Ohio State LB Baron Browning ruled out for Maryland game

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For the second straight week, Ohio State will be down a man in its linebacking corps.

Earlier this week, Urban Meyer listed Baron Browning as probable for Saturday’s game against Maryland.  Wednesday night after practice, however, the head coach confirmed that the linebacker will not play against the Terrapins.

Browning is dealing with an unspecified injury that sidelined the sophomore linebacker for the win over Michigan State this past Saturday.

Through eight games in 2018, Browning has been credited with 22 tackles, 3½ tackles for loss and a sack.  As noted by ElevenWarriors.com, Browning has been rotating in with Tuf Borland at the middle linebacker spot throughout the season.

A five-star 2017 signee, Browning played in a dozen games as a true freshman last year.

Western Michigan announces firing of DC Tim Daoust

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Tuesday night, Western Michigan was officially removed from MAC West contention.  Less than 24 hours later, WMU removed one of its top assistants.

Wednesday night, the Broncos announced that they have “parted ways” with defensive coordinator Tim Daoust.  The move comes after WMU gave up 42 points in a loss to a three-win Ball State team that came into the game 99th in the country in scoring (24.5 points per game).

All told, the Broncos gave up 51, 59 and 42 points in three straight losses that knocked them out of the West race and handed the division title to Northern Illinois.

“I appreciate Tim and his family’s dedication to the Bronco football family these past two seasons,” head coach Tim Lester said in a statement. “At this time I felt we needed to go in a different direction.”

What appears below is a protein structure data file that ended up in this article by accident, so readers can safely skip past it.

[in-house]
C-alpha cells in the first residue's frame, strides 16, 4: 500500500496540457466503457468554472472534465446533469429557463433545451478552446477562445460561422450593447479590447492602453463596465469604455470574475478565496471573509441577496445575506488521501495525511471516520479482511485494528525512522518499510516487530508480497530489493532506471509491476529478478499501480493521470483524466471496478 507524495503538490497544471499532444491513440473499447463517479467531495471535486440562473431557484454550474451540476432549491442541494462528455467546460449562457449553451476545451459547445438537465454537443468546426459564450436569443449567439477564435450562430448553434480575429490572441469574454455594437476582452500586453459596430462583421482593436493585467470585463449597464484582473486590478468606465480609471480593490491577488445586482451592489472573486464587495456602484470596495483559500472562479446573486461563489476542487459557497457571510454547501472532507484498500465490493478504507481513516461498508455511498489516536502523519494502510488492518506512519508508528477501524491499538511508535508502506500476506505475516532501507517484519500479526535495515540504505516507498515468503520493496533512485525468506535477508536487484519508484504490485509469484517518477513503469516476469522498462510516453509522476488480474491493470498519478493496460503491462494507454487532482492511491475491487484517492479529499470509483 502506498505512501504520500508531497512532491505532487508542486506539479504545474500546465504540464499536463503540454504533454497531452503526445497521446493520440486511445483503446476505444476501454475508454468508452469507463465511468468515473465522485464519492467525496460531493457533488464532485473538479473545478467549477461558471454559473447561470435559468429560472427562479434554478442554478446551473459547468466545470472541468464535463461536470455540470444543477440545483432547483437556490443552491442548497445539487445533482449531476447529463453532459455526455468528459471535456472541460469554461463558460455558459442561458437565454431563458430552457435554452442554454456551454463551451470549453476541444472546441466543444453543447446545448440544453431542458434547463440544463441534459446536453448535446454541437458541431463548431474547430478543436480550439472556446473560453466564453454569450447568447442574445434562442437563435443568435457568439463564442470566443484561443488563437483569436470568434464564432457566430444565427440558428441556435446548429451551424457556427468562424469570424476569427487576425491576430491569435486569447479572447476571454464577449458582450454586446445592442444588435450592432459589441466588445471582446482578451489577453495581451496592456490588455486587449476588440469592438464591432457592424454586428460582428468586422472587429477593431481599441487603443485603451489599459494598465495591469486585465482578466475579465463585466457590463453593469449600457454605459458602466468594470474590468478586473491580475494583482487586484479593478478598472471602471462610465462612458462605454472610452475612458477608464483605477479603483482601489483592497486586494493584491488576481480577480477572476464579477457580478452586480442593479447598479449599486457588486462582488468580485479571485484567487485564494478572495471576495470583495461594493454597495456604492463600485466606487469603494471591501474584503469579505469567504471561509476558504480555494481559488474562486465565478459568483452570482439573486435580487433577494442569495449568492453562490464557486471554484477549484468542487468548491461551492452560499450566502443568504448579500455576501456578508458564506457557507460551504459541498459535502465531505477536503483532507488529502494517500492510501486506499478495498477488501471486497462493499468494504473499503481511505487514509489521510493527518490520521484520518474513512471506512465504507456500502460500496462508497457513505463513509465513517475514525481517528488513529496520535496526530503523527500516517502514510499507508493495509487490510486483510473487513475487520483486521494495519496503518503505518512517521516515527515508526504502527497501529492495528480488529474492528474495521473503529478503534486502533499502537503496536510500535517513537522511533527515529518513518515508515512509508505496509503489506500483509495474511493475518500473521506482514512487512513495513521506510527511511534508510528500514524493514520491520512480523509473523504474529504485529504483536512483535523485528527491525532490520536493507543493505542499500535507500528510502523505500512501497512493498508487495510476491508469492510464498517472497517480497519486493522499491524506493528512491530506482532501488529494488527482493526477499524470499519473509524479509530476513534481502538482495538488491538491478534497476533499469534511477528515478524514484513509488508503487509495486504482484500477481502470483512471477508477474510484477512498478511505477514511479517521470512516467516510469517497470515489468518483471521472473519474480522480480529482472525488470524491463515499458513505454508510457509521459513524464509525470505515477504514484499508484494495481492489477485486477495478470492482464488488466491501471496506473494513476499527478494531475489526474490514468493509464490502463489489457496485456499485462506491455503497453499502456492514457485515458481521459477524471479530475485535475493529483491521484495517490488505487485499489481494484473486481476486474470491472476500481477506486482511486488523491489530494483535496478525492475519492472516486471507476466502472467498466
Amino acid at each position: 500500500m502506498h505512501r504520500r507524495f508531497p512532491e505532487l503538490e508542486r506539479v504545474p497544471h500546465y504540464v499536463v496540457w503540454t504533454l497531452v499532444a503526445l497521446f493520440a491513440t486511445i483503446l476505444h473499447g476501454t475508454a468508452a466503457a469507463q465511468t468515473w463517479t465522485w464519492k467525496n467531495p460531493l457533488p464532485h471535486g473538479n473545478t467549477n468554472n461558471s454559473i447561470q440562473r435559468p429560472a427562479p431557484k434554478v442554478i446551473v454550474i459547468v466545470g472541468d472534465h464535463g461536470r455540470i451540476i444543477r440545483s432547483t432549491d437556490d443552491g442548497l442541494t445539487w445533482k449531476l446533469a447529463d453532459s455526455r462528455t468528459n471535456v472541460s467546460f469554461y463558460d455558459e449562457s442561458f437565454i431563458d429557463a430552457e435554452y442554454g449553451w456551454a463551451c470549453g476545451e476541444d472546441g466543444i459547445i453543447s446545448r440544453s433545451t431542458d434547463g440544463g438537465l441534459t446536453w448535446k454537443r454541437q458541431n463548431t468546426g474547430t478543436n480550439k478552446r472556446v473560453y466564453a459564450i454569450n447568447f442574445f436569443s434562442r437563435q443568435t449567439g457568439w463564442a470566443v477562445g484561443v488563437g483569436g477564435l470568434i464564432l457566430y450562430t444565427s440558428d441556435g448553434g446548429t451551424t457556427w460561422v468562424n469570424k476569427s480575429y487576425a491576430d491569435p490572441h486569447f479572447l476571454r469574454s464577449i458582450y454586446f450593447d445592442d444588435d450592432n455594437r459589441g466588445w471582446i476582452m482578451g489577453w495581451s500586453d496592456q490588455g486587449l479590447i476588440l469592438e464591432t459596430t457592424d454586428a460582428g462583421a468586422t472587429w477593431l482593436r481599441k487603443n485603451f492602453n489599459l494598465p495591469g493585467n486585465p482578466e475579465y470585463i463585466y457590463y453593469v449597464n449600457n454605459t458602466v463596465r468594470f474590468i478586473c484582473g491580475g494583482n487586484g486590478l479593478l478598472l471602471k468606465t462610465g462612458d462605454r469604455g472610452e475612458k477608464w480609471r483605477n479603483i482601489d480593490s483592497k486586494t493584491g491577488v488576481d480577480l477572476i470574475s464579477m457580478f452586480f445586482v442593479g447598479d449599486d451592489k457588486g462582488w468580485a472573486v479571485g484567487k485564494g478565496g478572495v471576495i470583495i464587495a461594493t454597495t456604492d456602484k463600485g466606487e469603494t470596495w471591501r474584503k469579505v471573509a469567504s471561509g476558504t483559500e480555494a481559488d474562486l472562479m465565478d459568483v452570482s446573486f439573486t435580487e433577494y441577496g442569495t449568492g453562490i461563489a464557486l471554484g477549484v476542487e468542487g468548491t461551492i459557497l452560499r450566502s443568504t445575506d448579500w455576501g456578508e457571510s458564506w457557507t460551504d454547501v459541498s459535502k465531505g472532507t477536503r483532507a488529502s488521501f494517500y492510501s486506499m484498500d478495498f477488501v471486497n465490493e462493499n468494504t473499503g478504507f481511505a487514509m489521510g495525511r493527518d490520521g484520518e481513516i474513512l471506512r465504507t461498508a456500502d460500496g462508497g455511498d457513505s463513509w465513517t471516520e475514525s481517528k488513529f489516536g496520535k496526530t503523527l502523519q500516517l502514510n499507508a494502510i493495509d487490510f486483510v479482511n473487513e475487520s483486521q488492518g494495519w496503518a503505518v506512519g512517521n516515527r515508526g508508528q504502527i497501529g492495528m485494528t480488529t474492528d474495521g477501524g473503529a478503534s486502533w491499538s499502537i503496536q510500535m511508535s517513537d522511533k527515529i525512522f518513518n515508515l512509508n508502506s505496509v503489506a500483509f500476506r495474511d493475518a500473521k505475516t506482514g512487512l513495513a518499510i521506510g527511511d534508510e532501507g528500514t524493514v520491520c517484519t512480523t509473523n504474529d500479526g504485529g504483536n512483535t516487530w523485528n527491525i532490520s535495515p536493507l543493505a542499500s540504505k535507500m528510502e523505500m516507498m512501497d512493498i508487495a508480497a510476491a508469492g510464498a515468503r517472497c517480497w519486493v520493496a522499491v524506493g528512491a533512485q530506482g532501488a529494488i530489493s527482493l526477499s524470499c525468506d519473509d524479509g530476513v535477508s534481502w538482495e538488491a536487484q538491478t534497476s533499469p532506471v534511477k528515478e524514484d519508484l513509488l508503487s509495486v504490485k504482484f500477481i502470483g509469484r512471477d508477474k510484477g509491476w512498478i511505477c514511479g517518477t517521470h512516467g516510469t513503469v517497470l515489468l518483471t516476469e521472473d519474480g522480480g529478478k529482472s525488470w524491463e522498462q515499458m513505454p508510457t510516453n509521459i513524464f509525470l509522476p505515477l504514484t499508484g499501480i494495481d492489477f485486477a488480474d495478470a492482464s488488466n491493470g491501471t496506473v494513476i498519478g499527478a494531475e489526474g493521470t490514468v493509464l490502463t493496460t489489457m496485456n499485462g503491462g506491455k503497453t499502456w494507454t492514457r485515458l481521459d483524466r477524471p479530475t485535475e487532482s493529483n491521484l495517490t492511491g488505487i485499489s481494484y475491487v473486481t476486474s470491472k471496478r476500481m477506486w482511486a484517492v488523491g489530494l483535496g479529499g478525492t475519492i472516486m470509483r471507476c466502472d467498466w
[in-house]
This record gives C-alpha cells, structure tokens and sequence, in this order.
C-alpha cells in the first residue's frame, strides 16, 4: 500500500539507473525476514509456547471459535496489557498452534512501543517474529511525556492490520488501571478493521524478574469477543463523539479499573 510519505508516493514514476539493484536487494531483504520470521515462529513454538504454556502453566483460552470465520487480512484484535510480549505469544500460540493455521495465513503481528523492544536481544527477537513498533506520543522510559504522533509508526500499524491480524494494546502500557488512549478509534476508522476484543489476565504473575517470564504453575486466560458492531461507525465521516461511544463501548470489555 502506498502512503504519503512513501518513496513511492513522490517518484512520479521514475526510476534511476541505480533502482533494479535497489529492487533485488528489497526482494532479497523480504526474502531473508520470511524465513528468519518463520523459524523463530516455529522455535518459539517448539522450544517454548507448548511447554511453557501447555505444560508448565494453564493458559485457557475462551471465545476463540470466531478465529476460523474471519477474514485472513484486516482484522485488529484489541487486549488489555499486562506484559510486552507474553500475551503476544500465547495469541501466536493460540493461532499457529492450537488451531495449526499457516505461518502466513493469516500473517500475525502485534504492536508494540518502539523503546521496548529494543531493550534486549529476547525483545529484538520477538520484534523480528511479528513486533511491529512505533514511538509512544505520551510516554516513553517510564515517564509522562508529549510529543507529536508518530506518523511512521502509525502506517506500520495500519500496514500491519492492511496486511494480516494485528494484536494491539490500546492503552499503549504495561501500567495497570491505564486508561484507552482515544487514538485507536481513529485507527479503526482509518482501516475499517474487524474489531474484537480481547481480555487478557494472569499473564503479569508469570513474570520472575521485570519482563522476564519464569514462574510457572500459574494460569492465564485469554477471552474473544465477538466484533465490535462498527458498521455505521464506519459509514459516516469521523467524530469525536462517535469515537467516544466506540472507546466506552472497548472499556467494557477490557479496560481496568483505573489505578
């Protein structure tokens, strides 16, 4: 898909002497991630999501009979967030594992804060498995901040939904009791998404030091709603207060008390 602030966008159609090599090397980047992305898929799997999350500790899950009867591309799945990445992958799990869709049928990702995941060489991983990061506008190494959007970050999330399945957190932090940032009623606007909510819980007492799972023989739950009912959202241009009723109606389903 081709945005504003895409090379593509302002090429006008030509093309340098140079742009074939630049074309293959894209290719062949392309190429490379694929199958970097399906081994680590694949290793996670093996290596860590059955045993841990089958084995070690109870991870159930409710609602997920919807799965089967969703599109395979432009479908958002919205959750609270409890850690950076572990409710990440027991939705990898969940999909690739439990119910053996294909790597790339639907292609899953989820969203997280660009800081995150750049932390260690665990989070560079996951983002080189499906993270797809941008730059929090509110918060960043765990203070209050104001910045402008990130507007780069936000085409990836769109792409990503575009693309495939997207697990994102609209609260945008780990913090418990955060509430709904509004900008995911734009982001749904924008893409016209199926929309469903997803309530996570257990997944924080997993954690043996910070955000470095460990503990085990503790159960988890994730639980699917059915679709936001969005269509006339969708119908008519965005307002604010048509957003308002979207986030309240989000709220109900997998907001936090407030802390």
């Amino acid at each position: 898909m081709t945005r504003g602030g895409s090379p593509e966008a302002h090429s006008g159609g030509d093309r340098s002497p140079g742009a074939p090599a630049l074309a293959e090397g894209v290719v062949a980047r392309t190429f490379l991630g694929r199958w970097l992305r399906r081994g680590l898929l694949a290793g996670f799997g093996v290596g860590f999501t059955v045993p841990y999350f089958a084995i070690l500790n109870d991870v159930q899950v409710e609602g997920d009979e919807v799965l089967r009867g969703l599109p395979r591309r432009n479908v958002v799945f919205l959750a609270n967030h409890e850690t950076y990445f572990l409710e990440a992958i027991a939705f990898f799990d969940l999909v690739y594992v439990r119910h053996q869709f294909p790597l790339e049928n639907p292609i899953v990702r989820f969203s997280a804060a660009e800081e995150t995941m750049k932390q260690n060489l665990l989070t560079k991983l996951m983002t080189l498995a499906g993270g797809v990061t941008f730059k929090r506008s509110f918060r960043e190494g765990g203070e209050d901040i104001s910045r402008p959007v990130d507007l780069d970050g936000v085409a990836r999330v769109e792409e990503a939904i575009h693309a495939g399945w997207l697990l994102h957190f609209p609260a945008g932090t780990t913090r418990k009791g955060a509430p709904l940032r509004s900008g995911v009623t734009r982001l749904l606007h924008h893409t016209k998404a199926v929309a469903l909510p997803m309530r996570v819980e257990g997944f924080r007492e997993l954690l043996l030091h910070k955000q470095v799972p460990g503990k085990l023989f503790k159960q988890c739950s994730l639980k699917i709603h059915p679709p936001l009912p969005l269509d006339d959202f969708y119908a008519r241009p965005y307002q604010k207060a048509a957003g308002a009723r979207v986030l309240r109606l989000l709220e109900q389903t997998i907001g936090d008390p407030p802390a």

This was Daoust’s second stint in Kalamazoo as he was an assistant with the Broncos from 2006-09.  Prior to this two-year stint at WMU, Daoust was the coordinator at Ball State.

Daoust will be replaced for the remainder of the year by defensive line coach and co-defensive coordinator Lou Esposito.  WMU, which is bowl-eligible for a school-record fifth-straight year, will close out the 2018 regular season against West champion NIU next Tuesday.

SEC lands three of five Bronko Nagurski Trophy finalists

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A conference known for its defense is front and center for an award that honors that side of the ball.

Of the five finalists for the 2018 Bronko Nagurski Trophy announced Wednesday by the Football Writers Association of America, three of them hail from the SEC — Kentucky linebacker Josh Allen, LSU safety Grant Delpit and Alabama nose guard Quinnen Williams.  The other two –Michigan linebacker Devin Bush, Clemson defensive tackle Christian Wilkins — come from teams which are ranked in the top four of the most recent College Football Playoff rankings.

North Carolina State’s Bradley Chubb was the 2017 winner of the Nagurski.  Houston’s Ed Oliver was a finalist for that award and was eligible again this year, but a knee injury has sidelined him for the last three games and will likely keep him out for a fourth — if not longer.

The 2018 winner will be honored at a Dec. 3 ceremony in Charlotte.